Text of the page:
Wednesday, December 14, 2011

Confronting Poverty

In the New York Times Opinion Pages, Helen Ladd and Edward Fiske conclude their op-ed Class Matters. Why Won't We Admit It?
Other countries already pursue such strategies. In Finland, with its famously high-performing schools, schools provide food and free health care for students. Developmental needs are addressed early. Counseling services are abundant. 
But in the United States over the past decade, it became fashionable among supporters of the “no excuses” approach to school improvement to accuse anyone raising the poverty issue of letting schools off the hook — or what Mr. Bush famously called “the soft bigotry of low expectations.” 
Such accusations may afford the illusion of a moral high ground, but they stand in the way of serious efforts to improve education and, for that matter, go a long way toward explaining why No Child Left Behind has not worked. 
Yes, we need to make sure that all children, and particularly disadvantaged children, have access to good schools, as defined by the quality of teachers and principals and of internal policies and practices. 
But let’s not pretend that family background does not matter and can be overlooked. Let’s agree that we know a lot about how to address the ways in which poverty undermines student learning. Whether we choose to face up to that reality is ultimately a moral question.
To say that poverty is not an excuse for why children have trouble learning is to make excuses for not doing something about poverty. A "no excuses" attitude towards poverty is ultimately nothing more than a lack of commitment towards making things more equitable for children.

However, what good does it do to care about children, if we no longer give a shit about them when they become adults?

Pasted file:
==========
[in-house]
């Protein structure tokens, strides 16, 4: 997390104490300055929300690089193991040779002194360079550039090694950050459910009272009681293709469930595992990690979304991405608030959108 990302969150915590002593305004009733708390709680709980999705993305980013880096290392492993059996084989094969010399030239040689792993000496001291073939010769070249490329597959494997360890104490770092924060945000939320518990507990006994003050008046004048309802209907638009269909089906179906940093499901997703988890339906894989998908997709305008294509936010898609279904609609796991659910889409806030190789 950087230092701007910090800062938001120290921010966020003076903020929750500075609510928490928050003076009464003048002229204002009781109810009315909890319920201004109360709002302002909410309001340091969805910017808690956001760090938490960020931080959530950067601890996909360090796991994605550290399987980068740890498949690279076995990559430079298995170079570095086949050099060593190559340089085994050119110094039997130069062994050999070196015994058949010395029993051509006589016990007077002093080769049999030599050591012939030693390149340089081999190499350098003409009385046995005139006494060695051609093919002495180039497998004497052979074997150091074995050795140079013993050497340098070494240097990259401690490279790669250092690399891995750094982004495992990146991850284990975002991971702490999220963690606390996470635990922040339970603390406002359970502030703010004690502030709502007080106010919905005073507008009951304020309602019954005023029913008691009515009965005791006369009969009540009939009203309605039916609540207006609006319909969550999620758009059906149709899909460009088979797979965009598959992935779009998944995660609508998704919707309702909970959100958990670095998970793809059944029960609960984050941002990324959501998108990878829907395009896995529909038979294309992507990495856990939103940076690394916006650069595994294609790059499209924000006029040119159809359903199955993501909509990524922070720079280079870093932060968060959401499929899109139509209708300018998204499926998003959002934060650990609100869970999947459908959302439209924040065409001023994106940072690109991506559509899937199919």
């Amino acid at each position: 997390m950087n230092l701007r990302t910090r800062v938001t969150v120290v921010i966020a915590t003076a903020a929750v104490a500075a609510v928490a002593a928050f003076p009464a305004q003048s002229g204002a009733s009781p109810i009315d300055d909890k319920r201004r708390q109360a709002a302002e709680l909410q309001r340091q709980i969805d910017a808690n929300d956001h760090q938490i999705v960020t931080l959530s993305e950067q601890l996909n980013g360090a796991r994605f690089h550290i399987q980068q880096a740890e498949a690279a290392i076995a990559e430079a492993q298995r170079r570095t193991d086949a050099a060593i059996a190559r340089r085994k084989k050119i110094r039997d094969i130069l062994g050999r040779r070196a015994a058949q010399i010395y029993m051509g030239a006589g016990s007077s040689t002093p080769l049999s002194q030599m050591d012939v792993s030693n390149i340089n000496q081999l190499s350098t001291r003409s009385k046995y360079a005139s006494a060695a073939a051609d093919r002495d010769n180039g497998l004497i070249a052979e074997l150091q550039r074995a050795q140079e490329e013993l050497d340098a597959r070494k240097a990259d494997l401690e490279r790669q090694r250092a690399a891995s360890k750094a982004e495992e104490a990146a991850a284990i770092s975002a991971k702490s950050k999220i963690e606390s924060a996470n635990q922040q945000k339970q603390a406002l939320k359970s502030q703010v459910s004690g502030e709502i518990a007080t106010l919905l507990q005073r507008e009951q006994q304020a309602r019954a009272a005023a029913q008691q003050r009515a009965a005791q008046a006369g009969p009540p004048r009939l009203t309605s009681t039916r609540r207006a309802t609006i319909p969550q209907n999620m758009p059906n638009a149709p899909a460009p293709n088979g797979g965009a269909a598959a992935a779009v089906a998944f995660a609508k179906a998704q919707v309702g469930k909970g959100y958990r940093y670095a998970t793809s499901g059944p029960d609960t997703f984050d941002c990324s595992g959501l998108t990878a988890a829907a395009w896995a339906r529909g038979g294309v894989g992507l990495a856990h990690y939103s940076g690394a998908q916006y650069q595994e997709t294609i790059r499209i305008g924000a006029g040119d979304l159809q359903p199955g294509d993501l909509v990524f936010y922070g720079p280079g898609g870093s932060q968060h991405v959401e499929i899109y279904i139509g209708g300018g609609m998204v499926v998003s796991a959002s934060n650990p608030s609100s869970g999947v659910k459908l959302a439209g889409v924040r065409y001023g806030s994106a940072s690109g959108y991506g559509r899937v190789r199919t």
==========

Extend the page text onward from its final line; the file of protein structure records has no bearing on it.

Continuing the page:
Diane Ravitch has a brilliant post here and Helen Ladd's paper Education and Poverty: Confronting the Evidence here.


  1. Joe, nice post. As a Chicago teacher this is a reality for many in my city. More support for students in poverty situations is definitely needed, education, especially early childhood, is key to economic growth. I fear that our short sightedness is part of the problem, it is a long term strategy. See the research of a brillant economist from University of Chicago, love that an economist can see the investment in education as a good strategy

  2. First of all, we are talking about children, so let's leave the profanity out of it. Secondly, our school system no longer focuses on teaching students to be able to reason, we talk about feelings. Our school system was stronger and more effective when teachers were permitted to address moral issues, such as discussing abstinence as a way to avoid unwanted pregnancy or STDs;treating young men as men, and young women as women, according of encouraging them to examine of what they "feel" like, which may damage their sexual identity, and may actually shorten their life; to present two sides of an issue, i.e. creationism vs evilution; when students are given a true picture of the Christian heritage of our nation, and when Christians were free to profess their faith in school without persecution; and when freedom of speech included prayer before school events and graduation ceremonies. Also, I believe in saying the Pledge of Allegiance, especially noting that we are one nation under God. The loss of these rights have resulted in immoral, disrespectful, and unmotivated young people who are not prepared to enter the adult world. Those in authority should care enough about individuals to prepare them for a healthy entrance into the world with good values, the ability to reason, and a good work ethic.
    Thank you for taking time to read this.


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